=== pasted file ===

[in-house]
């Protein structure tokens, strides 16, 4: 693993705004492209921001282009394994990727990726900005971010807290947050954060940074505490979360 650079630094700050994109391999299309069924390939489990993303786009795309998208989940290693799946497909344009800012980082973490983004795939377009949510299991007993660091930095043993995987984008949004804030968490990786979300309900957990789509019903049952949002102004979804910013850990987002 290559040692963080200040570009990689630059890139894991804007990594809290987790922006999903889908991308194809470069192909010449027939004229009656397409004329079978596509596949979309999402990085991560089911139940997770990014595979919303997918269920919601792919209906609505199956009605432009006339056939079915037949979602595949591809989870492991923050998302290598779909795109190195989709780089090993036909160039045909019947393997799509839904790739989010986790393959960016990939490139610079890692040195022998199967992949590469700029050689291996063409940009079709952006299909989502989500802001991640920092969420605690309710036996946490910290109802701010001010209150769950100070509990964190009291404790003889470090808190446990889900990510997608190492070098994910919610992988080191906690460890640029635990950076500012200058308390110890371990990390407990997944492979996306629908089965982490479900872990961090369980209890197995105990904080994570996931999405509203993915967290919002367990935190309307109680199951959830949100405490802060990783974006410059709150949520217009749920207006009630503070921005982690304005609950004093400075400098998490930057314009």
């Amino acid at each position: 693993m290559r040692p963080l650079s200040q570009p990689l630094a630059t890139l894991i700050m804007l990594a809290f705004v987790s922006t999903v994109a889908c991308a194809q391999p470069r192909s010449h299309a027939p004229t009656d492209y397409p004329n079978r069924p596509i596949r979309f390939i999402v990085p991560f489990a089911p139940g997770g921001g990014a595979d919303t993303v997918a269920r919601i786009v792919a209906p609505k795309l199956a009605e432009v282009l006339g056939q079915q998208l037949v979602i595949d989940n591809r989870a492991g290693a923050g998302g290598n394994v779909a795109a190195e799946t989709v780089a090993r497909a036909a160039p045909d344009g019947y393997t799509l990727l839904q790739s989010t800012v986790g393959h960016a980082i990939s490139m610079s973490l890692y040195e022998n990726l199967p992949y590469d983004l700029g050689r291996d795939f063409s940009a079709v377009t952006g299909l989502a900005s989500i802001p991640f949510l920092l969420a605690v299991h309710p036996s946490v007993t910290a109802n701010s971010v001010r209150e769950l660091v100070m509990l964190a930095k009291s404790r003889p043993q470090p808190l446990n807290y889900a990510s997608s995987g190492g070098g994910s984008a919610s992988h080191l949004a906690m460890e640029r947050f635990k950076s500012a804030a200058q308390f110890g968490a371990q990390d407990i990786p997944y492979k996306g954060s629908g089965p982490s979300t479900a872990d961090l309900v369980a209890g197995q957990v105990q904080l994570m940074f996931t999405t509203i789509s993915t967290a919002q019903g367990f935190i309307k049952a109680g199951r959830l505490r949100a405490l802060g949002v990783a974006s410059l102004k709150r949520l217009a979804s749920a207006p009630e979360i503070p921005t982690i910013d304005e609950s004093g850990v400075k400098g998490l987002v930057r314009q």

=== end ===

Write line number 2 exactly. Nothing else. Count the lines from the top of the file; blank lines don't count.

């Protein structure tokens, strides 16, 4: 693993705004492209921001282009394994990727990726900005971010807290947050954060940074505490979360 650079630094700050994109391999299309069924390939489990993303786009795309998208989940290693799946497909344009800012980082973490983004795939377009949510299991007993660091930095043993995987984008949004804030968490990786979300309900957990789509019903049952949002102004979804910013850990987002 290559040692963080200040570009990689630059890139894991804007990594809290987790922006999903889908991308194809470069192909010449027939004229009656397409004329079978596509596949979309999402990085991560089911139940997770990014595979919303997918269920919601792919209906609505199956009605432009006339056939079915037949979602595949591809989870492991923050998302290598779909795109190195989709780089090993036909160039045909019947393997799509839904790739989010986790393959960016990939490139610079890692040195022998199967992949590469700029050689291996063409940009079709952006299909989502989500802001991640920092969420605690309710036996946490910290109802701010001010209150769950100070509990964190009291404790003889470090808190446990889900990510997608190492070098994910919610992988080191906690460890640029635990950076500012200058308390110890371990990390407990997944492979996306629908089965982490479900872990961090369980209890197995105990904080994570996931999405509203993915967290919002367990935190309307109680199951959830949100405490802060990783974006410059709150949520217009749920207006009630503070921005982690304005609950004093400075400098998490930057314009």